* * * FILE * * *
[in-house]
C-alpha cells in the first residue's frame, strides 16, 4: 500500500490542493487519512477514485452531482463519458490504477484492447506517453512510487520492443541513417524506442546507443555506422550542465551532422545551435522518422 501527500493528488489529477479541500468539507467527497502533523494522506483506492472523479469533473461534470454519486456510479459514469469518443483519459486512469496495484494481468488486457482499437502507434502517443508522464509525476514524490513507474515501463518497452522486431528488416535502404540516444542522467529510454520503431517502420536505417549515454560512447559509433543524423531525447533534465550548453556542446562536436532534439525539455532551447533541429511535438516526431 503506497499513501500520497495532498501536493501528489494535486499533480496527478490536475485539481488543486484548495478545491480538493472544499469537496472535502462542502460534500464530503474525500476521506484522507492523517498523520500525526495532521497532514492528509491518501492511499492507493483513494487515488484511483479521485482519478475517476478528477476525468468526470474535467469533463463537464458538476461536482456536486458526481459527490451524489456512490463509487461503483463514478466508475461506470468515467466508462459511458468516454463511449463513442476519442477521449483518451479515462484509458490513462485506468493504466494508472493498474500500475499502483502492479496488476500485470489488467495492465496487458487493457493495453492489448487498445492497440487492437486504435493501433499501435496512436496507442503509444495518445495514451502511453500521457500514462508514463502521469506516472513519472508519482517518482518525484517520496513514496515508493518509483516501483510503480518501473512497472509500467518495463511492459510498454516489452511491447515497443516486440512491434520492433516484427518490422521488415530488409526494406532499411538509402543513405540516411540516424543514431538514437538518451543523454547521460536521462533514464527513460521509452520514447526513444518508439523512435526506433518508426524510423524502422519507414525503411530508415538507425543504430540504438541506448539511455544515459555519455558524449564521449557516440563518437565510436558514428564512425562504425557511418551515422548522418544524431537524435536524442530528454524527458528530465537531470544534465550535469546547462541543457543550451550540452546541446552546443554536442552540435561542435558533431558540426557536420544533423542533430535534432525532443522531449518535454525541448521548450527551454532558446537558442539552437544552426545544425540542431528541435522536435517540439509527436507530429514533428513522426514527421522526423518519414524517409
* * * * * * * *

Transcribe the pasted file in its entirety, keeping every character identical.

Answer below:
[in-house]
C-alpha cells in the first residue's frame, strides 16, 4: 500500500490542493487519512477514485452531482463519458490504477484492447506517453512510487520492443541513417524506442546507443555506422550542465551532422545551435522518422 501527500493528488489529477479541500468539507467527497502533523494522506483506492472523479469533473461534470454519486456510479459514469469518443483519459486512469496495484494481468488486457482499437502507434502517443508522464509525476514524490513507474515501463518497452522486431528488416535502404540516444542522467529510454520503431517502420536505417549515454560512447559509433543524423531525447533534465550548453556542446562536436532534439525539455532551447533541429511535438516526431 503506497499513501500520497495532498501536493501528489494535486499533480496527478490536475485539481488543486484548495478545491480538493472544499469537496472535502462542502460534500464530503474525500476521506484522507492523517498523520500525526495532521497532514492528509491518501492511499492507493483513494487515488484511483479521485482519478475517476478528477476525468468526470474535467469533463463537464458538476461536482456536486458526481459527490451524489456512490463509487461503483463514478466508475461506470468515467466508462459511458468516454463511449463513442476519442477521449483518451479515462484509458490513462485506468493504466494508472493498474500500475499502483502492479496488476500485470489488467495492465496487458487493457493495453492489448487498445492497440487492437486504435493501433499501435496512436496507442503509444495518445495514451502511453500521457500514462508514463502521469506516472513519472508519482517518482518525484517520496513514496515508493518509483516501483510503480518501473512497472509500467518495463511492459510498454516489452511491447515497443516486440512491434520492433516484427518490422521488415530488409526494406532499411538509402543513405540516411540516424543514431538514437538518451543523454547521460536521462533514464527513460521509452520514447526513444518508439523512435526506433518508426524510423524502422519507414525503411530508415538507425543504430540504438541506448539511455544515459555519455558524449564521449557516440563518437565510436558514428564512425562504425557511418551515422548522418544524431537524435536524442530528454524527458528530465537531470544534465550535469546547462541543457543550451550540452546541446552546443554536442552540435561542435558533431558540426557536420544533423542533430535534432525532443522531449518535454525541448521548450527551454532558446537558442539552437544552426545544425540542431528541435522536435517540439509527436507530429514533428513522426514527421522526423518519414524517409